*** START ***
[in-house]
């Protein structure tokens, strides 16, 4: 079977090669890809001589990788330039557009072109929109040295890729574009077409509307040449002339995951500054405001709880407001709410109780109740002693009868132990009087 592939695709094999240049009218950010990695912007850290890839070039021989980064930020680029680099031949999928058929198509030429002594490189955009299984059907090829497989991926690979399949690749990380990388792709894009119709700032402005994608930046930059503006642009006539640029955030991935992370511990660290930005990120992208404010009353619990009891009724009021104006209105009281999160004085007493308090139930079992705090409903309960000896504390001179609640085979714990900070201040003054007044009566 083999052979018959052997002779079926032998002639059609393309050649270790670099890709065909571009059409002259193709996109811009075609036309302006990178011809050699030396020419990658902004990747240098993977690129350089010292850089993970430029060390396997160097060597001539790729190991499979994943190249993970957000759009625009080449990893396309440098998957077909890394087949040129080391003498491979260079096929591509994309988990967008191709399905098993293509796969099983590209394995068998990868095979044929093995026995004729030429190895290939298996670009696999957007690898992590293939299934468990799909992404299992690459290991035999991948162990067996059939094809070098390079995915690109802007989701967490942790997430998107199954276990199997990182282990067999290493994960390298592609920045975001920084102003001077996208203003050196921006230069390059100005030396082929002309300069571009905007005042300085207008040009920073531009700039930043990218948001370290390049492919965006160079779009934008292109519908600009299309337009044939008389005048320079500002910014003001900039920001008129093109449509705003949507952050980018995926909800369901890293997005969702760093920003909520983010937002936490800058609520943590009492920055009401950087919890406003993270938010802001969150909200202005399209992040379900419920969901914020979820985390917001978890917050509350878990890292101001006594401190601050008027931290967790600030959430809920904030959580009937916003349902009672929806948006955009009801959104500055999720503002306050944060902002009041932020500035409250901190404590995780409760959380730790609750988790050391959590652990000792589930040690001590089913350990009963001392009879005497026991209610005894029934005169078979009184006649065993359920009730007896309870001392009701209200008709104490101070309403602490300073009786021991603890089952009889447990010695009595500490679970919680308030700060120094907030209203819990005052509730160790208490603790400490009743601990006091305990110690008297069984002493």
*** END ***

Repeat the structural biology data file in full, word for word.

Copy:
[in-house]
């Protein structure tokens, strides 16, 4: 079977090669890809001589990788330039557009072109929109040295890729574009077409509307040449002339995951500054405001709880407001709410109780109740002693009868132990009087 592939695709094999240049009218950010990695912007850290890839070039021989980064930020680029680099031949999928058929198509030429002594490189955009299984059907090829497989991926690979399949690749990380990388792709894009119709700032402005994608930046930059503006642009006539640029955030991935992370511990660290930005990120992208404010009353619990009891009724009021104006209105009281999160004085007493308090139930079992705090409903309960000896504390001179609640085979714990900070201040003054007044009566 083999052979018959052997002779079926032998002639059609393309050649270790670099890709065909571009059409002259193709996109811009075609036309302006990178011809050699030396020419990658902004990747240098993977690129350089010292850089993970430029060390396997160097060597001539790729190991499979994943190249993970957000759009625009080449990893396309440098998957077909890394087949040129080391003498491979260079096929591509994309988990967008191709399905098993293509796969099983590209394995068998990868095979044929093995026995004729030429190895290939298996670009696999957007690898992590293939299934468990799909992404299992690459290991035999991948162990067996059939094809070098390079995915690109802007989701967490942790997430998107199954276990199997990182282990067999290493994960390298592609920045975001920084102003001077996208203003050196921006230069390059100005030396082929002309300069571009905007005042300085207008040009920073531009700039930043990218948001370290390049492919965006160079779009934008292109519908600009299309337009044939008389005048320079500002910014003001900039920001008129093109449509705003949507952050980018995926909800369901890293997005969702760093920003909520983010937002936490800058609520943590009492920055009401950087919890406003993270938010802001969150909200202005399209992040379900419920969901914020979820985390917001978890917050509350878990890292101001006594401190601050008027931290967790600030959430809920904030959580009937916003349902009672929806948006955009009801959104500055999720503002306050944060902002009041932020500035409250901190404590995780409760959380730790609750988790050391959590652990000792589930040690001590089913350990009963001392009879005497026991209610005894029934005169078979009184006649065993359920009730007896309870001392009701209200008709104490101070309403602490300073009786021991603890089952009889447990010695009595500490679970919680308030700060120094907030209203819990005052509730160790208490603790400490009743601990006091305990110690008297069984002493």